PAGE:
Federal Judge in Montana Admits to Sending Anti-Obama Email

Federal Judge in Montana Admits to Sending Anti-Obama Email

A federal judge in Montana admits to sending an anti-Obama email and apologizes for its racist appearance.

Published March 1, 2012

A federal judge in Montana has admitted to sending a racially insensitive email about President Obama, which also compared African-Americans to dogs.

However, Richard Cebull, a chief United States District Judge appointed by President George W. Bush in 2001, defended himself by saying that the email was not sent because of any racist feelings on his part, but rather because he was decidedly anti-Obama.

In the email, Cebull wrote: “Normally I don’t send or forward a lot of these, but even by my standards, it was a bit touching. I want all of my friends to feel what I felt when I read this. Hope it touches your heart like it did mine.”

The message continues with the joke, “A little boy said to his mother; ‘Mommy, how come I’m black and you’re white?’ His mother replied, ‘Don’t even go there Barack! From what I can remember about that party, you’re lucky you don’t bark!’”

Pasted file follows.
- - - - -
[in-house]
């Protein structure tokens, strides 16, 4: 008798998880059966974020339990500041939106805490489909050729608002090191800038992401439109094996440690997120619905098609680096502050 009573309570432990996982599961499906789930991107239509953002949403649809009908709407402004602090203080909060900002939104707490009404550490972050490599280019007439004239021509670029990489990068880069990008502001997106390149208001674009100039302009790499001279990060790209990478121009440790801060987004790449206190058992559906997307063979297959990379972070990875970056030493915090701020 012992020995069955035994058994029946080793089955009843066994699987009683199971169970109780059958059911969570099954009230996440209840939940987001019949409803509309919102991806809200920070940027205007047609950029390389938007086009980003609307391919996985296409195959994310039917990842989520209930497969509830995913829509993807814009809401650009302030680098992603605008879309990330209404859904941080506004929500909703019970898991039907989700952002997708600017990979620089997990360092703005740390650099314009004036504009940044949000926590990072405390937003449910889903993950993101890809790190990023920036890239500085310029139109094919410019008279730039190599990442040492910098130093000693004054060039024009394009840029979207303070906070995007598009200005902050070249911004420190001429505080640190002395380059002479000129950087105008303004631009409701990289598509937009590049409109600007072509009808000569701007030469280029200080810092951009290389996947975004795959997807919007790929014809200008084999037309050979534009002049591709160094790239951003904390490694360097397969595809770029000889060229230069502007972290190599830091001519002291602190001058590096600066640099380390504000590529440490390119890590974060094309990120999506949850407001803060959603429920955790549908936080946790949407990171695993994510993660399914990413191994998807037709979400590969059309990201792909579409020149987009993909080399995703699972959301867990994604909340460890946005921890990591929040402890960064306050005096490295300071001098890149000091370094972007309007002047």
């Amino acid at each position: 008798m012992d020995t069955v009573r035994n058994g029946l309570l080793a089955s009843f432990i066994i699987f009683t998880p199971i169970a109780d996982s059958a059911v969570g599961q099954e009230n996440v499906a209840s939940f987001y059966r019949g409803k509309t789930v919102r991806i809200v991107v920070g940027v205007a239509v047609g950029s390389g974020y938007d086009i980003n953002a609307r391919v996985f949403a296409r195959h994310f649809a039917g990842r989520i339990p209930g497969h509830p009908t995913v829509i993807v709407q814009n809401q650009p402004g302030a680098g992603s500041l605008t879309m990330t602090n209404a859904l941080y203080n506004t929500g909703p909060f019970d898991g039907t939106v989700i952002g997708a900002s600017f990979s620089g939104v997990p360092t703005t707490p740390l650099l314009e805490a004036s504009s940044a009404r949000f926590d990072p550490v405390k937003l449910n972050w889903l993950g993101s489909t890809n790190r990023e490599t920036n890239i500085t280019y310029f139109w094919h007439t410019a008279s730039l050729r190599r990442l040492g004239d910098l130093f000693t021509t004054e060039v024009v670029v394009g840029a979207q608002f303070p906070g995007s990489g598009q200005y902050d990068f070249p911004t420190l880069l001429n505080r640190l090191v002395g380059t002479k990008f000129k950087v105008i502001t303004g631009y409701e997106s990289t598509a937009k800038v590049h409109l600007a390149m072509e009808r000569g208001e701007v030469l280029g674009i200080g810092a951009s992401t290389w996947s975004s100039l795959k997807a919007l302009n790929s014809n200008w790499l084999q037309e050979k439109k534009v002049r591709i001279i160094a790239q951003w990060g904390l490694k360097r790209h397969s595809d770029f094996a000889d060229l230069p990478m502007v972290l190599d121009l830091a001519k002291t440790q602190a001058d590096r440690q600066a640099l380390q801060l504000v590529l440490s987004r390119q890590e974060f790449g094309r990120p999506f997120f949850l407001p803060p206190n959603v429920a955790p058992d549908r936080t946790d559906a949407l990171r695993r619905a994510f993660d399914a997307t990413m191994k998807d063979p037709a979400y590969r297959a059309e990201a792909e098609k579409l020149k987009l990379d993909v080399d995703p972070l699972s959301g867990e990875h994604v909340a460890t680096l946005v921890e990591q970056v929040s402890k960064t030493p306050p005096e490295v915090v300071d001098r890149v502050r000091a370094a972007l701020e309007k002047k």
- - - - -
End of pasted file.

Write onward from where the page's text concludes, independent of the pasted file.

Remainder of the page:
In an interview, Cebull admitted that the email’s message was racist but the judge insisted that he does not consider himself to be a racist. He added that the email message was intended to be distributed privately. “The only reason I can explain it to you is I am not a fan of our President, but this goes beyond not being a fan,” he said in an interview with the Great Falls Tribune in Montana. “I didn’t send it as racist, although that’s what it is. I sent it out because it’s anti-Obama.”

He also offered an apology, saying he could “understand why people would be offended.”

The president and his wife, First Lady Michelle Obama, have been the subjects of an uncommonly large number of racist emails, jokes and comments by various Republican public officials.

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(Photos from left: Wikicommons, Ron Sachs-Pool/Getty Images)

Written by Jonathan P. Hicks


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